case report

Oman Medical Journal [2020], Vol. 35, No. 6: e206 

Hemolytic Disease of Fetus and Newborn in a Primigravida with Multiple Alloantibodies Involving Anti-Jka and Anti-E: A Case Report

Salfarina Iberahim1,2*, Maryam Jameelah Aizuddin2, Nurulhuda Abd Kadir2, Nabilah Rameli1,2, Sumaiyah Adzahar1,2, Noor Haslina Mohd Noor1,2 and Wan Zaidah Abdullah1,2

1School of Medical Sciences, Health Campus, Universiti Sains Malaysia, Kelantan, Malaysia

2Hospital Universiti Sains Malaysia, Health Campus, Universiti Sains Malaysia, Kelantan, Malaysia

article info


The majority of hemolytic disease of the fetus and newborn (HDFN) reported in the literature is due to ABO and rhesus incompatibility. However, there are also other minor blood groups that have been identified as a cause of HDFN, although the occurrence is much rarer. The antibody screening program for D negative mother and the anti-D immunoglobulin treatment showed a significant reduction of the occurrence of HDFN secondary to anti-D. In a developed country, the screening for red blood cell antibody in the pregnant mother other than anti-D reduced the possibility of HDFN occurrence hence reduced the fetal morbidity and subsequently increased the fetal well being during pregnancy and after the postnatal period. In this case report, we discuss HDFN in a primigravida patient secondary to multiple alloantibodies (anti-Jka and anti-E). The baby developed jaundice with bilirubin levels approaching the exchange transfusion level. However, with extensive phototherapy and immunoglobulin treatment, the child did not require exchange transfusion. We also included the importance of the routine antenatal antibody screening program. This practice will help the transfusion center to find the antigen negative blood in a timely manner and reduce the morbidities and mortalities of HDFN among the newborns.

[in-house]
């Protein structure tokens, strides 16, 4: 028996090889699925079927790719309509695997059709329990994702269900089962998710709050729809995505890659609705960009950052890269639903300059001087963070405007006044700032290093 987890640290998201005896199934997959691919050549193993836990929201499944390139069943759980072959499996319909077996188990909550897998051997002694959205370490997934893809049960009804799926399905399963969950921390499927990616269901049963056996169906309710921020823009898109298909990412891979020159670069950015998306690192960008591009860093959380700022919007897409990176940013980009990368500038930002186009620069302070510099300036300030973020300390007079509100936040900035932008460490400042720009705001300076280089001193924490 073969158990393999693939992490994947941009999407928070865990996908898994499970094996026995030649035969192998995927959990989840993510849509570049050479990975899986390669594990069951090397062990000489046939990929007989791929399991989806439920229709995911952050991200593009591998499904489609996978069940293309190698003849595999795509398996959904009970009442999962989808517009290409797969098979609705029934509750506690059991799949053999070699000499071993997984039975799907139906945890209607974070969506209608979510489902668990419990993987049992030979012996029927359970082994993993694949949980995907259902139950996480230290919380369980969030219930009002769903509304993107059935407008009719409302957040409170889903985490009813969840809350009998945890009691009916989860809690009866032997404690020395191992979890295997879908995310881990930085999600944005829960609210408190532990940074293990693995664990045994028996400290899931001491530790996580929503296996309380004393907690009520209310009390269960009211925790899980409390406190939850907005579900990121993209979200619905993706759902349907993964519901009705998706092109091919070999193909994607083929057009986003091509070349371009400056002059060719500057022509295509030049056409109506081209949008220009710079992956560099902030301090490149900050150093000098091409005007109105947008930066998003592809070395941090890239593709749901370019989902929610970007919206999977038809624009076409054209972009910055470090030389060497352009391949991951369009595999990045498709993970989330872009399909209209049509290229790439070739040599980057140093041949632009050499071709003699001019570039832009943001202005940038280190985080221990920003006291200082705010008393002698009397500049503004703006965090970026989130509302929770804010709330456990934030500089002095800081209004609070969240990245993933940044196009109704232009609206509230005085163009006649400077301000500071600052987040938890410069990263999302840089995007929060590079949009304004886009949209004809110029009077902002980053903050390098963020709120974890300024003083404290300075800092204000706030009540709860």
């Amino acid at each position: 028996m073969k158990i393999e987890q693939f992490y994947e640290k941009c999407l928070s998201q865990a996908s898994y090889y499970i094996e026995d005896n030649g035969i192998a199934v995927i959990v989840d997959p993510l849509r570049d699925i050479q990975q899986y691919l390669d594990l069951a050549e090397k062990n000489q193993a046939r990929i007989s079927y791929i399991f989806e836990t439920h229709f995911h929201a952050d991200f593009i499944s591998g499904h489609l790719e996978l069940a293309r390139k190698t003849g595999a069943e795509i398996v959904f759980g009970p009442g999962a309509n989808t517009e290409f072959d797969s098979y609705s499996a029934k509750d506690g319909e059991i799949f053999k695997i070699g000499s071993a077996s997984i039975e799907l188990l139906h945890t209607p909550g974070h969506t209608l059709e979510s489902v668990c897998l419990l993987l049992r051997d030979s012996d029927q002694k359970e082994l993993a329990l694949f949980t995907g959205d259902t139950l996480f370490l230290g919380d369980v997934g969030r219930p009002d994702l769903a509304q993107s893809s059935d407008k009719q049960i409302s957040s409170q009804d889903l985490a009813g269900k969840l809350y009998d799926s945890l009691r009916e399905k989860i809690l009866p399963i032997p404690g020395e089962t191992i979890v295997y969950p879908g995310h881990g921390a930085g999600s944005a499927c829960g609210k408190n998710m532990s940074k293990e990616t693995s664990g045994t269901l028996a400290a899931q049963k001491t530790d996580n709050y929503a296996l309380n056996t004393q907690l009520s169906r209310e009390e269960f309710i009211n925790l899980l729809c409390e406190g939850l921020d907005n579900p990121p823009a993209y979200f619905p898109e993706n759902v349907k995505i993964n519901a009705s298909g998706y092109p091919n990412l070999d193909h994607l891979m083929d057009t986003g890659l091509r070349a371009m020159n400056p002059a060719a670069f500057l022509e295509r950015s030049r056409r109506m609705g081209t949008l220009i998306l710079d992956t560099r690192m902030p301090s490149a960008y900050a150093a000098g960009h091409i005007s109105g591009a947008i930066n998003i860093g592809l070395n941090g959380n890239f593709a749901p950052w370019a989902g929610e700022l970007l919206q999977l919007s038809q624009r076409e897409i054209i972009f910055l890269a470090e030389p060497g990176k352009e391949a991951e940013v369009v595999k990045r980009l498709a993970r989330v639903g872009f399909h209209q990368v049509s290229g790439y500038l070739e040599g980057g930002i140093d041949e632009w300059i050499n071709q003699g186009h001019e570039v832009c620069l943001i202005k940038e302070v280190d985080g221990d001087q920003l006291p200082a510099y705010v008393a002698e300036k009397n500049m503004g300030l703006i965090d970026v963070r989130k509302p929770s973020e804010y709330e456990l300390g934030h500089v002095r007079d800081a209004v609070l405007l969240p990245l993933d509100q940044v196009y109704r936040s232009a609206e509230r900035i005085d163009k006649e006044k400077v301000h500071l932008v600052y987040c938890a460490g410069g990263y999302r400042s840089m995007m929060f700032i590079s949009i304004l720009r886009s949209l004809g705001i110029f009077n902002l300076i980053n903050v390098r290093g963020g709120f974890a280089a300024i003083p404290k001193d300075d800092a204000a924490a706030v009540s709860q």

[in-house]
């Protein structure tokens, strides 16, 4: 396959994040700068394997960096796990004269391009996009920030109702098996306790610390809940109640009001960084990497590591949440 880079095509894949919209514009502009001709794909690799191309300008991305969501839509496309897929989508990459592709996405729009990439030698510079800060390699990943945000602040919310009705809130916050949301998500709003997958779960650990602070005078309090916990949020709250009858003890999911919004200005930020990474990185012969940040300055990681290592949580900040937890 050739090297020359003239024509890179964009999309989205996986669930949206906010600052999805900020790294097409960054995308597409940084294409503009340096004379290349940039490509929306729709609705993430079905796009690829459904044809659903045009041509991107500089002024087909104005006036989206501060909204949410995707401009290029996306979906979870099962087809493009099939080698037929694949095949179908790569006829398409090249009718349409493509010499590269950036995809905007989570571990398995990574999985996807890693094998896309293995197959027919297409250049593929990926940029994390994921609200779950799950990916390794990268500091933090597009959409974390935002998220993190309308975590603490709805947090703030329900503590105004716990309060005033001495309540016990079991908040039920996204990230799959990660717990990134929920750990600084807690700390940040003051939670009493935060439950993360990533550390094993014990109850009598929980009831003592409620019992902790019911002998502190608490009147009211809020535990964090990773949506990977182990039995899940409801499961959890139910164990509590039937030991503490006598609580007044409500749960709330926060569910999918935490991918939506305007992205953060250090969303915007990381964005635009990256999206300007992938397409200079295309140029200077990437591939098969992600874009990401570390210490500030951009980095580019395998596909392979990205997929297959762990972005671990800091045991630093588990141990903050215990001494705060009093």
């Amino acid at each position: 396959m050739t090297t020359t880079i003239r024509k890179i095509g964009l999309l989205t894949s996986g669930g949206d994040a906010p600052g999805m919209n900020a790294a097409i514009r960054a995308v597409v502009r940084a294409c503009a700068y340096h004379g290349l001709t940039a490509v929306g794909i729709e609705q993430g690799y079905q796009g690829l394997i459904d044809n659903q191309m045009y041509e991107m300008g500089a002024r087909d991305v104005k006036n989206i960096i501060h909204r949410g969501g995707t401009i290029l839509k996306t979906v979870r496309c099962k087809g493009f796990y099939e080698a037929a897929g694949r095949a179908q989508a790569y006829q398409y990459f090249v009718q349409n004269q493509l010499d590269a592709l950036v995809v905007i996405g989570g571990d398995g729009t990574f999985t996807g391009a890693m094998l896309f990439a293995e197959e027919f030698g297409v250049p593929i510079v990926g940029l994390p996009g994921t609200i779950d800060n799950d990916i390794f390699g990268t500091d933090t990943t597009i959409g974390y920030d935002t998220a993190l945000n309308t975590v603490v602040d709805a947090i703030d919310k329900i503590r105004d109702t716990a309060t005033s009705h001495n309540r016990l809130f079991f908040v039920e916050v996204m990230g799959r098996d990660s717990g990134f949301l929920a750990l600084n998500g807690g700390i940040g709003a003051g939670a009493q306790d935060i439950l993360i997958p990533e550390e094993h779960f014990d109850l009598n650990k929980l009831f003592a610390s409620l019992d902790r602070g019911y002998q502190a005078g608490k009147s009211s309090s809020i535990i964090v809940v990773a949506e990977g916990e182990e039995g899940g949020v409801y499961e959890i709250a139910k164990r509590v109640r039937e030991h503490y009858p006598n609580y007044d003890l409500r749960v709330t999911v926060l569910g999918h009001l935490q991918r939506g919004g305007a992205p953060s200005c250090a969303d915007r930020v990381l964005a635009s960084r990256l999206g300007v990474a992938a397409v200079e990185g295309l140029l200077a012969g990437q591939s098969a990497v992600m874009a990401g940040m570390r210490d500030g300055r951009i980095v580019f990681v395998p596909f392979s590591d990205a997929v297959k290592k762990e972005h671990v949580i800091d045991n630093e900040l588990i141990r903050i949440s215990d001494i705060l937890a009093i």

Hemolytic disease of the fetus and newborn (HDFN) occurs due to the presence of red blood cell (RBC) alloantibodies in the maternal plasma during pregnancy. Those antibodies cross crosses the placental barrier and enters the fetal bloodstream, binds to erythrocyte antigens, and destroy fetal erythrocytes.1,2 Immunoglobulins G (IgG) is actively transported across the placenta and directed against fetal RBCs antigens inherited from the father.1

Passive blood group antibodies from the mother can continue to affect neonatal red cells after delivery, causing ongoing anemia until the antibody is no longer present, which can be weeks to months after birth.1,2 Maternal alloimmunization resulted from exposure to foreign RBCs.3 It occurs through previous or current pregnancy, previous transfusions, or through an organ transplant.4,5 In fetomaternal hemorrhage (FMH), there is spontaneous mixing between fetal and maternal blood circulation. The mixing occurs throughout the pregnancy and increases by 3%, 12%, and 45% in the first, second, and third trimesters, respectively. HDFN due to RBC alloantibodies, especially minor blood groups, rarely occurs in the first stage of pregnancy because the risk of FMH is usually at the later stages, especially during delivery. These antibodies tend to develop after delivery.1

Case Report